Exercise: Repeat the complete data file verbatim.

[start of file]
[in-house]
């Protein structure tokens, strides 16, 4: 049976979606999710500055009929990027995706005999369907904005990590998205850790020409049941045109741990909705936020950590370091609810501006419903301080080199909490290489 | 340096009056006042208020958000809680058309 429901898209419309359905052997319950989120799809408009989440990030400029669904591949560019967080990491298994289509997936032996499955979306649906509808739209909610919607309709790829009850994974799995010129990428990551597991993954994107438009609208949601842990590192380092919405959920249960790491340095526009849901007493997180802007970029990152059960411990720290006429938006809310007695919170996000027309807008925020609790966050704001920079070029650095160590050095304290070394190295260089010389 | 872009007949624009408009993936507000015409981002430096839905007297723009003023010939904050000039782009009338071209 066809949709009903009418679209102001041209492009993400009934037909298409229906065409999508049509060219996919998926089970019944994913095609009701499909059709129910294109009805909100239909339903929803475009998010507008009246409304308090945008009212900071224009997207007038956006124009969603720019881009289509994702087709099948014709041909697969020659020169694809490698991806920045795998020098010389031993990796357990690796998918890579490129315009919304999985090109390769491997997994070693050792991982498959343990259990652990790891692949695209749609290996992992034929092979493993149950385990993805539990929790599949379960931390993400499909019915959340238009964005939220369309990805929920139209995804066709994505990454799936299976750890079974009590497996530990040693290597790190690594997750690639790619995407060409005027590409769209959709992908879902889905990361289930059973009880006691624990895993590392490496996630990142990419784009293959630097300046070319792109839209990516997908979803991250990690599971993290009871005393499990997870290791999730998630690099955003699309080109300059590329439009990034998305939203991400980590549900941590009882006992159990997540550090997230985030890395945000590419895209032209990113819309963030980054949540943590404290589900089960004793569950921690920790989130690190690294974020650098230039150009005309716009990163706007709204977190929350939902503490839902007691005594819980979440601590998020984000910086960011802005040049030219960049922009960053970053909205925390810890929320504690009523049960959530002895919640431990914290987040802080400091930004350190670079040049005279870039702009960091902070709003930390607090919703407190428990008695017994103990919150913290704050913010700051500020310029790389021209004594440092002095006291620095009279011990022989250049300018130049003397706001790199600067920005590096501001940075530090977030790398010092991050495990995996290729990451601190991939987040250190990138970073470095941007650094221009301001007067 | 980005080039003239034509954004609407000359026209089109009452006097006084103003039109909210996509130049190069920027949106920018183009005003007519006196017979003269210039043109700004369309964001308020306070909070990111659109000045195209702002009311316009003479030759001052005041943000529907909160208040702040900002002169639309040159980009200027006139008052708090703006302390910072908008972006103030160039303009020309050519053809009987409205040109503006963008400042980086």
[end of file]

[in-house]
């Protein structure tokens, strides 16, 4: 049976979606999710500055009929990027995706005999369907904005990590998205850790020409049941045109741990909705936020950590370091609810501006419903301080080199909490290489 | 340096009056006042208020958000809680058309 429901898209419309359905052997319950989120799809408009989440990030400029669904591949560019967080990491298994289509997936032996499955979306649906509808739209909610919607309709790829009850994974799995010129990428990551597991993954994107438009609208949601842990590192380092919405959920249960790491340095526009849901007493997180802007970029990152059960411990720290006429938006809310007695919170996000027309807008925020609790966050704001920079070029650095160590050095304290070394190295260089010389 | 872009007949624009408009993936507000015409981002430096839905007297723009003023010939904050000039782009009338071209 066809949709009903009418679209102001041209492009993400009934037909298409229906065409999508049509060219996919998926089970019944994913095609009701499909059709129910294109009805909100239909339903929803475009998010507008009246409304308090945008009212900071224009997207007038956006124009969603720019881009289509994702087709099948014709041909697969020659020169694809490698991806920045795998020098010389031993990796357990690796998918890579490129315009919304999985090109390769491997997994070693050792991982498959343990259990652990790891692949695209749609290996992992034929092979493993149950385990993805539990929790599949379960931390993400499909019915959340238009964005939220369309990805929920139209995804066709994505990454799936299976750890079974009590497996530990040693290597790190690594997750690639790619995407060409005027590409769209959709992908879902889905990361289930059973009880006691624990895993590392490496996630990142990419784009293959630097300046070319792109839209990516997908979803991250990690599971993290009871005393499990997870290791999730998630690099955003699309080109300059590329439009990034998305939203991400980590549900941590009882006992159990997540550090997230985030890395945000590419895209032209990113819309963030980054949540943590404290589900089960004793569950921690920790989130690190690294974020650098230039150009005309716009990163706007709204977190929350939902503490839902007691005594819980979440601590998020984000910086960011802005040049030219960049922009960053970053909205925390810890929320504690009523049960959530002895919640431990914290987040802080400091930004350190670079040049005279870039702009960091902070709003930390607090919703407190428990008695017994103990919150913290704050913010700051500020310029790389021209004594440092002095006291620095009279011990022989250049300018130049003397706001790199600067920005590096501001940075530090977030790398010092991050495990995996290729990451601190991939987040250190990138970073470095941007650094221009301001007067 | 980005080039003239034509954004609407000359026209089109009452006097006084103003039109909210996509130049190069920027949106920018183009005003007519006196017979003269210039043109700004369309964001308020306070909070990111659109000045195209702002009311316009003479030759001052005041943000529907909160208040702040900002002169639309040159980009200027006139008052708090703006302390910072908008972006103030160039303009020309050519053809009987409205040109503006963008400042980086």